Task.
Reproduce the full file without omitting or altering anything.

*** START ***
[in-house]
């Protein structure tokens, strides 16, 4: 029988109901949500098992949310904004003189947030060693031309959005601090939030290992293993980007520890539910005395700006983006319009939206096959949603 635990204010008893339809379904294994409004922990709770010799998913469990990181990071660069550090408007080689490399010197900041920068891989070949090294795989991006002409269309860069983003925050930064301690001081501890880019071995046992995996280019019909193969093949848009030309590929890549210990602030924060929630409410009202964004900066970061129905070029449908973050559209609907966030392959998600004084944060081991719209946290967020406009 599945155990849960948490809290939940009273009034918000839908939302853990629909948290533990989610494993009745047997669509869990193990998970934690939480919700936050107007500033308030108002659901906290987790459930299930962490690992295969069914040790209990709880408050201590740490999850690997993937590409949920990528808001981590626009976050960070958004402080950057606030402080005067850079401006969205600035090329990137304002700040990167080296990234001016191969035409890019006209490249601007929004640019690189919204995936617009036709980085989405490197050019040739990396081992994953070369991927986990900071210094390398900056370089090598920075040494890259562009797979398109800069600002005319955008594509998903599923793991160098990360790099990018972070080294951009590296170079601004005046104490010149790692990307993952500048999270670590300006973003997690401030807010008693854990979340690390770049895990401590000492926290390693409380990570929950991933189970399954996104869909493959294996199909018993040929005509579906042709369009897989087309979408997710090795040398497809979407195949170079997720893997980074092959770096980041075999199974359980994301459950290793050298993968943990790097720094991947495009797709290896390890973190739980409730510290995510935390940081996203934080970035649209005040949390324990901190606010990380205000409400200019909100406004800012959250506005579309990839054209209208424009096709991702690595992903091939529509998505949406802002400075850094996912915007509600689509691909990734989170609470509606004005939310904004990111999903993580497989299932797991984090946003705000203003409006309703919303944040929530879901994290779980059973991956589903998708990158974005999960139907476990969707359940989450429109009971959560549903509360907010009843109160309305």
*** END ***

[in-house]
């Protein structure tokens, strides 16, 4: 029988109901949500098992949310904004003189947030060693031309959005601090939030290992293993980007520890539910005395700006983006319009939206096959949603 635990204010008893339809379904294994409004922990709770010799998913469990990181990071660069550090408007080689490399010197900041920068891989070949090294795989991006002409269309860069983003925050930064301690001081501890880019071995046992995996280019019909193969093949848009030309590929890549210990602030924060929630409410009202964004900066970061129905070029449908973050559209609907966030392959998600004084944060081991719209946290967020406009 599945155990849960948490809290939940009273009034918000839908939302853990629909948290533990989610494993009745047997669509869990193990998970934690939480919700936050107007500033308030108002659901906290987790459930299930962490690992295969069914040790209990709880408050201590740490999850690997993937590409949920990528808001981590626009976050960070958004402080950057606030402080005067850079401006969205600035090329990137304002700040990167080296990234001016191969035409890019006209490249601007929004640019690189919204995936617009036709980085989405490197050019040739990396081992994953070369991927986990900071210094390398900056370089090598920075040494890259562009797979398109800069600002005319955008594509998903599923793991160098990360790099990018972070080294951009590296170079601004005046104490010149790692990307993952500048999270670590300006973003997690401030807010008693854990979340690390770049895990401590000492926290390693409380990570929950991933189970399954996104869909493959294996199909018993040929005509579906042709369009897989087309979408997710090795040398497809979407195949170079997720893997980074092959770096980041075999199974359980994301459950290793050298993968943990790097720094991947495009797709290896390890973190739980409730510290995510935390940081996203934080970035649209005040949390324990901190606010990380205000409400200019909100406004800012959250506005579309990839054209209208424009096709991702690595992903091939529509998505949406802002400075850094996912915007509600689509691909990734989170609470509606004005939310904004990111999903993580497989299932797991984090946003705000203003409006309703919303944040929530879901994290779980059973991956589903998708990158974005999960139907476990969707359940989450429109009971959560549903509360907010009843109160309305």